Chatham deputies shot; suspect dead
Posted September 17, 2009 2:15 p.m. EDT
Updated September 18, 2009 12:37 p.m. EDT
Siler City, N.C. — Two Chatham County sheriff's deputies were in stable condition Thursday night after a car chase and shootout southeast of Siler City. The suspect in the incident was shot and killed by law enforcement.
The deputies – Capt. Roy Allen and Sgt. Chris Perry – were each shot in the leg, according to the Chatham County Sheriff's Office. They were listed in stable condition at UNC Hospitals in Chapel Hill late Thursday.
Maj. Gary Blankenship said the chase started near the Moore County line around 12:30 p.m. when an officer attempted to pull over a vehicle that matched the description of one involved in a shooting about an hour earlier.
In that case, authorities had received a report about someone shooting from one car to another.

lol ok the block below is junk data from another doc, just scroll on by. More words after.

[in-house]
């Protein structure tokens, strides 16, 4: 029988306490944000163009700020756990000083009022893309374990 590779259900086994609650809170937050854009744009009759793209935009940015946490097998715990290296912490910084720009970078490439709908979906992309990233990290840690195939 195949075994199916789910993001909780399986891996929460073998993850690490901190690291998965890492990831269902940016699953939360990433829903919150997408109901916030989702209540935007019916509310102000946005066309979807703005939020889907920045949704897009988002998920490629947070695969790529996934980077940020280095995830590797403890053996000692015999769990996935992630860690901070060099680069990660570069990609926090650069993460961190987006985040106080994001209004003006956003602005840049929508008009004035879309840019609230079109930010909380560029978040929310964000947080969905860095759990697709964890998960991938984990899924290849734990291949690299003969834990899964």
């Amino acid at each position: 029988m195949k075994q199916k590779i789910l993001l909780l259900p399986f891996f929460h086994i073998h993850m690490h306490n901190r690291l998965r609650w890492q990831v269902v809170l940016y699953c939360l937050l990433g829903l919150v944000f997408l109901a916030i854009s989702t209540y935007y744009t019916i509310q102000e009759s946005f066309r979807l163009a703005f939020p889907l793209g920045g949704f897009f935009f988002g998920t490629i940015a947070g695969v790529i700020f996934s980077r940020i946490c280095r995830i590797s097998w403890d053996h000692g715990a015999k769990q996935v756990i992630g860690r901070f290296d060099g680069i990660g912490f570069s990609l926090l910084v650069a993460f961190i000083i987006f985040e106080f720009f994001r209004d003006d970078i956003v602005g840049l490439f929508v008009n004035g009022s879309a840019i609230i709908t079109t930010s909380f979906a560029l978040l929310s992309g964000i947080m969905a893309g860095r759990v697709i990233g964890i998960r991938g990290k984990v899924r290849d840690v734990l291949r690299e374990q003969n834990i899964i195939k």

Danny Dixon said the chase moved past his home along Alston Bridge Road.
“Nobody around here knew what was going on,” Dixon said.
The chase ended 20 to 25 miles away in a standoff around 1:30 p.m. along Alston Bridge Road, east of Siler City, when the suspect in the car refused to surrender, Blankenship said.
“He had a weapon in the vehicle. We gave him several commands to put the weapon down. He did not. At some point there was an exchange of gunfire between the suspect and the officers,” Blankenship said.
The officers were injured in the exchange. The suspect, David Scott Herring, 35 of Bear Creek, was shot and died at the scene.
Deputies took a second person into custody about an hour later but said he will not be charged. Authorities said the person got out of the vehicle during the chase.
Blankenship said that authorities are also investigating a third shooting stemming from reports of gunshots around 12:30 p.m. at a residence near the Moore County line at Siler City Glendon Road.
Investigators are still trying to determine if the three events are connected.
Meanwhile, agents with the State Bureau of Investigation are investigating the shots fired by the deputies, which is a standard procedure.
Allen has 18 years of law enforcement experience and Perry has 14 years.
Herring had a criminal history including a charge of speeding to elude arrest in December 1990.